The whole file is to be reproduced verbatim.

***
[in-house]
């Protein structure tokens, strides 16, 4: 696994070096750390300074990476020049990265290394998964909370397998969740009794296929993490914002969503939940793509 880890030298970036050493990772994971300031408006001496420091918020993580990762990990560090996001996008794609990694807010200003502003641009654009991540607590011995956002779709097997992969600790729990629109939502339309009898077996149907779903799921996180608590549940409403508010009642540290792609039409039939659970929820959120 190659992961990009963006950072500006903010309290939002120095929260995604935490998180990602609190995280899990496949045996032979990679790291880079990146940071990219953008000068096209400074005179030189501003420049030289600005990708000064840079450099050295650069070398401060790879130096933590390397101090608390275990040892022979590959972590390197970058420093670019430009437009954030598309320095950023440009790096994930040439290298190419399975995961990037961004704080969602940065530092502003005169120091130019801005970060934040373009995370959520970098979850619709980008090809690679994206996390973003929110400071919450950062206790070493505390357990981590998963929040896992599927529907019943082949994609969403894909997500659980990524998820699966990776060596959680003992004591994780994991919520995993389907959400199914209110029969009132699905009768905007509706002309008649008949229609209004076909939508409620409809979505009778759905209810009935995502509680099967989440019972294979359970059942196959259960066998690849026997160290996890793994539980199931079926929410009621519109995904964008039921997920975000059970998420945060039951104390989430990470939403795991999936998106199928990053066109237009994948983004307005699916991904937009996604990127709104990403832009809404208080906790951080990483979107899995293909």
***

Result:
[in-house]
């Protein structure tokens, strides 16, 4: 696994070096750390300074990476020049990265290394998964909370397998969740009794296929993490914002969503939940793509 880890030298970036050493990772994971300031408006001496420091918020993580990762990990560090996001996008794609990694807010200003502003641009654009991540607590011995956002779709097997992969600790729990629109939502339309009898077996149907779903799921996180608590549940409403508010009642540290792609039409039939659970929820959120 190659992961990009963006950072500006903010309290939002120095929260995604935490998180990602609190995280899990496949045996032979990679790291880079990146940071990219953008000068096209400074005179030189501003420049030289600005990708000064840079450099050295650069070398401060790879130096933590390397101090608390275990040892022979590959972590390197970058420093670019430009437009954030598309320095950023440009790096994930040439290298190419399975995961990037961004704080969602940065530092502003005169120091130019801005970060934040373009995370959520970098979850619709980008090809690679994206996390973003929110400071919450950062206790070493505390357990981590998963929040896992599927529907019943082949994609969403894909997500659980990524998820699966990776060596959680003992004591994780994991919520995993389907959400199914209110029969009132699905009768905007509706002309008649008949229609209004076909939508409620409809979505009778759905209810009935995502509680099967989440019972294979359970059942196959259960066998690849026997160290996890793994539980199931079926929410009621519109995904964008039921997920975000059970998420945060039951104390989430990470939403795991999936998106199928990053066109237009994948983004307005699916991904937009996604990127709104990403832009809404208080906790951080990483979107899995293909």